Today's update for courthouses across Canada
Courts across Canada are taking extraordinary measures to control the spread of the new coronavirus COVID-19. Below is a roundup of actions courts are taking across the country.
The court is introducing mandatory pre-trial conferences for most adult and youth criminal trials, for preliminary inquiries and for family and small claims trials. The court is likewise recommencing case conferences for family and small claims matters via telephone or video-conference. Telephone sentencing hearings will be available for certain out-of-custody matters that are not considered urgent.
The court is resuming certain court operations which can be remotely conducted via audio-conference or video-conference. In-person attendance in any courthouse is strongly discouraged. Unless directed by a judge, in-person trials are not accommodated.
Effective Apr. 28 and until further direction from the Chief Judge, the court is requiring pre-trial conferences for adult and youth criminal files, except summary proceedings files, across all its court locations. The purpose of this change is to reduce inefficiencies in the criminal justice system.
The court’s judges participated in a webinar during which they tackled questions asked by members of the Canadian Bar Association, pertaining to the court’s priorities in its COVID-19 response plan, changes in operations of the regular courts and the specialized courts, limitations affecting such court operations, and plans for addressing the potential backlog of cases, among other matters.
Effective immediately, the court’s family division is expanding its services in dealing with case conferences and motions. Parties involved in post-triage or transition matters do not need to establish emergent circumstances in order to set a hearing date. Prior to appearing before the presiding justice, counsel for these matters should conduct a discussion to narrow the issues upon which the judge will focus during the hearing itself.
The court addresses questions relating to deadlines, timelines and time extensions for civil matters, criminal matters and matters under the Provincial Offences Act. The information in this document should be read in conjunction with practice directions issued by the court.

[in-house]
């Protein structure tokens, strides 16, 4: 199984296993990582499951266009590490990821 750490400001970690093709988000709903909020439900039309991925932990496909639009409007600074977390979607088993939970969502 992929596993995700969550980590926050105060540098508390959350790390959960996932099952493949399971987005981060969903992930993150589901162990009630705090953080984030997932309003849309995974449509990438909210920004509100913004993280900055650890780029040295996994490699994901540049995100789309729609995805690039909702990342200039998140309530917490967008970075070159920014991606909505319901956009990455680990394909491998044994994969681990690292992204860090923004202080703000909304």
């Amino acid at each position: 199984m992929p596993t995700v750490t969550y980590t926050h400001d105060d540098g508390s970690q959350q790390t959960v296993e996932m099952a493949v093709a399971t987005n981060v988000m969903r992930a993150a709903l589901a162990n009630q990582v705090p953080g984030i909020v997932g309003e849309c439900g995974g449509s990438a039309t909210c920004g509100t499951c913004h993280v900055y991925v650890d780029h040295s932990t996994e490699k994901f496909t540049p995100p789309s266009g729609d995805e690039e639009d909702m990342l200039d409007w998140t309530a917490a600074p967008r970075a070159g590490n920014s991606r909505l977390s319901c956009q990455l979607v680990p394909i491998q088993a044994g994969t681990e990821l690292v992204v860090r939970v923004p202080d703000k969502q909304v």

In answering these frequently asked questions, the court provides information about matters that are currently proceeding, the suspension of deadlines, new appeals, document filings and chambers matters.
Newfoundland and Labrador
Beginning May 4, the court is expanding its operations to accept filings for some civil and family cases, with priority given to urgent and emergency matters. The court is accepting filings via email, fax, postal mail or drop boxes. Trials and certain proceedings are still suspended until further notice.
The court offers guidance on which family matters may be considered urgent, namely those that are immediate, serious, definite, material and clearly particularized.
While there is currently no date for the recommencement of in-person hearings, appeals scheduled for May and June can be heard by video-conference. The court can also hear applications in writing or through teleconference or video-conference.
This directive, updated on Apr. 28, replaces directives issued on Apr. 21. Changes have been introduced to proceedings in the Civil and Family Court and in the Criminal and Youth Justice Court, as well as to Justice of the Peace proceedings and in chambers matters.
This directive, updated on Apr. 28, replaces the ones issued on Apr. 6. The court has announced changes with respect to criminal matters, family matters and civil matters.
The court is calling the list of pending cases on May 8, with counsel and parties to appear via telephone.